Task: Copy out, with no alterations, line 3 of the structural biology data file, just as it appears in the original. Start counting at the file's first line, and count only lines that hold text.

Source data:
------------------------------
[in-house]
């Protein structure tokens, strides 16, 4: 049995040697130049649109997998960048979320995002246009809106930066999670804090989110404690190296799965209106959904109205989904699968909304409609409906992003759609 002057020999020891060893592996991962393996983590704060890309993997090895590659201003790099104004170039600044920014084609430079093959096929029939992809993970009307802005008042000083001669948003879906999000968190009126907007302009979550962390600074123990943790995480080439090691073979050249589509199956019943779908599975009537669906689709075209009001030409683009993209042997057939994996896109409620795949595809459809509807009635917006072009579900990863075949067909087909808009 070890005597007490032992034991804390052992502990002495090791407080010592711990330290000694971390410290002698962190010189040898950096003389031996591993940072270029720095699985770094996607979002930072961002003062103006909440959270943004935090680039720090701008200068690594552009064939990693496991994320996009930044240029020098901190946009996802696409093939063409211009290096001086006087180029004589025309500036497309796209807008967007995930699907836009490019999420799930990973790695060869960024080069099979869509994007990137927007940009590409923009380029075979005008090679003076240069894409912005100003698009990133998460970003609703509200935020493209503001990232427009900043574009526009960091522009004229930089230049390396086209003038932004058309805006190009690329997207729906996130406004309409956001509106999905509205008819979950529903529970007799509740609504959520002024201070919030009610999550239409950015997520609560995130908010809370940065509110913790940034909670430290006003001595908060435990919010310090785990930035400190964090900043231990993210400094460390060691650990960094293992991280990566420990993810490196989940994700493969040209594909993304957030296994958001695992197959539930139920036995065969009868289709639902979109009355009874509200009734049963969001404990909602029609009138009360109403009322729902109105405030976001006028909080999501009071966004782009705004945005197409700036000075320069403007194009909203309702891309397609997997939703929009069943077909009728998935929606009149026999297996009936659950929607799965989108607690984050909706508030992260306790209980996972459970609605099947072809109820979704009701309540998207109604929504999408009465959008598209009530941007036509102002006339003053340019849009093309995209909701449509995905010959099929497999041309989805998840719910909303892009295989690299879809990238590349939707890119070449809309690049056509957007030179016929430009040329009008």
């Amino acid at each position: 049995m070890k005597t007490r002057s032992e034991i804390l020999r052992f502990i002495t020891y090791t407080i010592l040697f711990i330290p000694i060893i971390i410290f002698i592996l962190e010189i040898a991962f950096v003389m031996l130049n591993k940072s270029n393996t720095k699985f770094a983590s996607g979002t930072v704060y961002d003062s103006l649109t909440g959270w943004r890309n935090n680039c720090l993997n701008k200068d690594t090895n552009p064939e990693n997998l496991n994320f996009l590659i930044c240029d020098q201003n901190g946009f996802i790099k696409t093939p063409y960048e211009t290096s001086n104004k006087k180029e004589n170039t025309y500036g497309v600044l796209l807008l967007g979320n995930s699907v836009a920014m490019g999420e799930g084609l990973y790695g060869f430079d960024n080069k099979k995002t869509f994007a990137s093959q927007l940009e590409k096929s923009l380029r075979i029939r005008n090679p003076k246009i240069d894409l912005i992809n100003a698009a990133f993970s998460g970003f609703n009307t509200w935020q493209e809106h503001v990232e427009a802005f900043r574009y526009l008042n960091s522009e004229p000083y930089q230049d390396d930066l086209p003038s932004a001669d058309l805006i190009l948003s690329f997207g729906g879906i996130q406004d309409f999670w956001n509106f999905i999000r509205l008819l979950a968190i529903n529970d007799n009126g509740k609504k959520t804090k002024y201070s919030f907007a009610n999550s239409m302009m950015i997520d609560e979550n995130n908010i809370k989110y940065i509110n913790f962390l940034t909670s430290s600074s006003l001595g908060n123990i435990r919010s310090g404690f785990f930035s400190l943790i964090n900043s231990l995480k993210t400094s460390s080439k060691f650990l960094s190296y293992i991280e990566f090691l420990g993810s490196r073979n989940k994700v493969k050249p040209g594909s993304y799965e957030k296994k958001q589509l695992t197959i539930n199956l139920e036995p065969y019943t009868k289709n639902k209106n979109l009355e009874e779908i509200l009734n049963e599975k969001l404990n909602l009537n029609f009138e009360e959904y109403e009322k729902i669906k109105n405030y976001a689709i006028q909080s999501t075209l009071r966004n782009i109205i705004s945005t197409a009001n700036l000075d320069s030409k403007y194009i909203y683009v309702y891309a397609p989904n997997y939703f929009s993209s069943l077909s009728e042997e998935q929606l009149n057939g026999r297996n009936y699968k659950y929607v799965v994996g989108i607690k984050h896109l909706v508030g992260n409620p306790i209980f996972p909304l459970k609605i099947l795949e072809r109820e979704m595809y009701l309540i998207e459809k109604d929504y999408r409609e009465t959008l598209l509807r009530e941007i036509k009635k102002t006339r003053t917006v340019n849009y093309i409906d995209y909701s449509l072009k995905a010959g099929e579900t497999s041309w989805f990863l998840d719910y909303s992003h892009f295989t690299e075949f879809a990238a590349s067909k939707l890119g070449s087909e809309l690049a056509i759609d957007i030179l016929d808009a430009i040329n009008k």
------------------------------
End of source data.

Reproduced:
């Amino acid at each position: 049995m070890k005597t007490r002057s032992e034991i804390l020999r052992f502990i002495t020891y090791t407080i010592l040697f711990i330290p000694i060893i971390i410290f002698i592996l962190e010189i040898a991962f950096v003389m031996l130049n591993k940072s270029n393996t720095k699985f770094a983590s996607g979002t930072v704060y961002d003062s103006l649109t909440g959270w943004r890309n935090n680039c720090l993997n701008k200068d690594t090895n552009p064939e990693n997998l496991n994320f996009l590659i930044c240029d020098q201003n901190g946009f996802i790099k696409t093939p063409y960048e211009t290096s001086n104004k006087k180029e004589n170039t025309y500036g497309v600044l796209l807008l967007g979320n995930s699907v836009a920014m490019g999420e799930g084609l990973y790695g060869f430079d960024n080069k099979k995002t869509f994007a990137s093959q927007l940009e590409k096929s923009l380029r075979i029939r005008n090679p003076k246009i240069d894409l912005i992809n100003a698009a990133f993970s998460g970003f609703n009307t509200w935020q493209e809106h503001v990232e427009a802005f900043r574009y526009l008042n960091s522009e004229p000083y930089q230049d390396d930066l086209p003038s932004a001669d058309l805006i190009l948003s690329f997207g729906g879906i996130q406004d309409f999670w956001n509106f999905i999000r509205l008819l979950a968190i529903n529970d007799n009126g509740k609504k959520t804090k002024y201070s919030f907007a009610n999550s239409m302009m950015i997520d609560e979550n995130n908010i809370k989110y940065i509110n913790f962390l940034t909670s430290s600074s006003l001595g908060n123990i435990r919010s310090g404690f785990f930035s400190l943790i964090n900043s231990l995480k993210t400094s460390s080439k060691f650990l960094s190296y293992i991280e990566f090691l420990g993810s490196r073979n989940k994700v493969k050249p040209g594909s993304y799965e957030k296994k958001q589509l695992t197959i539930n199956l139920e036995p065969y019943t009868k289709n639902k209106n979109l009355e009874e779908i509200l009734n049963e599975k969001l404990n909602l009537n029609f009138e009360e959904y109403e009322k729902i669906k109105n405030y976001a689709i006028q909080s999501t075209l009071r966004n782009i109205i705004s945005t197409a009001n700036l000075d320069s030409k403007y194009i909203y683009v309702y891309a397609p989904n997997y939703f929009s993209s069943l077909s009728e042997e998935q929606l009149n057939g026999r297996n009936y699968k659950y929607v799965v994996g989108i607690k984050h896109l909706v508030g992260n409620p306790i209980f996972p909304l459970k609605i099947l795949e072809r109820e979704m595809y009701l309540i998207e459809k109604d929504y999408r409609e009465t959008l598209l509807r009530e941007i036509k009635k102002t006339r003053t917006v340019n849009y093309i409906d995209y909701s449509l072009k995905a010959g099929e579900t497999s041309w989805f990863l998840d719910y909303s992003h892009f295989t690299e075949f879809a990238a590349s067909k939707l890119g070449s087909e809309l690049a056509i759609d957007i030179l016929d808009a430009i040329n009008k």